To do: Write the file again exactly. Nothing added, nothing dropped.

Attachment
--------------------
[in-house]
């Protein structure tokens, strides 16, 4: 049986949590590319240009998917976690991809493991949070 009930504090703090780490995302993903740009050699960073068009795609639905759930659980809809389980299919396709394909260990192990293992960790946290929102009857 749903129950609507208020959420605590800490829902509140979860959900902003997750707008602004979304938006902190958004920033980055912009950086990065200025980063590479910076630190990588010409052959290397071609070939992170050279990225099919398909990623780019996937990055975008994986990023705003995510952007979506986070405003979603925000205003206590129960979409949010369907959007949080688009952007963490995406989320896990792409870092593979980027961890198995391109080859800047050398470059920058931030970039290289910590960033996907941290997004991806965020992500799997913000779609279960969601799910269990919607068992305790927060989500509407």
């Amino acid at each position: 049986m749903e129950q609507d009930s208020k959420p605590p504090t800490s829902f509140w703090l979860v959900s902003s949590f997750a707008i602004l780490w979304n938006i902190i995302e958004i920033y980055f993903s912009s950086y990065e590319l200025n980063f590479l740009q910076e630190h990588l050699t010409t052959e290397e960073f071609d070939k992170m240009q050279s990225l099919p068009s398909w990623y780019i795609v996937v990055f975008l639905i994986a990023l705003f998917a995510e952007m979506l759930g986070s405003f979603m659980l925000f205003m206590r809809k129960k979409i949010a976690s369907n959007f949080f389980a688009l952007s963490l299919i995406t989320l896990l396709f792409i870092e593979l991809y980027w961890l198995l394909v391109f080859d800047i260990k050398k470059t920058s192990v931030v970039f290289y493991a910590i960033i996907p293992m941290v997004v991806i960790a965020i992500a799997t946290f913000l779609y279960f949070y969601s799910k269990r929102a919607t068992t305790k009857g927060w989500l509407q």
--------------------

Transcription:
[in-house]
């Protein structure tokens, strides 16, 4: 049986949590590319240009998917976690991809493991949070 009930504090703090780490995302993903740009050699960073068009795609639905759930659980809809389980299919396709394909260990192990293992960790946290929102009857 749903129950609507208020959420605590800490829902509140979860959900902003997750707008602004979304938006902190958004920033980055912009950086990065200025980063590479910076630190990588010409052959290397071609070939992170050279990225099919398909990623780019996937990055975008994986990023705003995510952007979506986070405003979603925000205003206590129960979409949010369907959007949080688009952007963490995406989320896990792409870092593979980027961890198995391109080859800047050398470059920058931030970039290289910590960033996907941290997004991806965020992500799997913000779609279960969601799910269990919607068992305790927060989500509407």
């Amino acid at each position: 049986m749903e129950q609507d009930s208020k959420p605590p504090t800490s829902f509140w703090l979860v959900s902003s949590f997750a707008i602004l780490w979304n938006i902190i995302e958004i920033y980055f993903s912009s950086y990065e590319l200025n980063f590479l740009q910076e630190h990588l050699t010409t052959e290397e960073f071609d070939k992170m240009q050279s990225l099919p068009s398909w990623y780019i795609v996937v990055f975008l639905i994986a990023l705003f998917a995510e952007m979506l759930g986070s405003f979603m659980l925000f205003m206590r809809k129960k979409i949010a976690s369907n959007f949080f389980a688009l952007s963490l299919i995406t989320l896990l396709f792409i870092e593979l991809y980027w961890l198995l394909v391109f080859d800047i260990k050398k470059t920058s192990v931030v970039f290289y493991a910590i960033i996907p293992m941290v997004v991806i960790a965020i992500a799997t946290f913000l779609y279960f949070y969601s799910k269990r929102a919607t068992t305790k009857g927060w989500l509407q």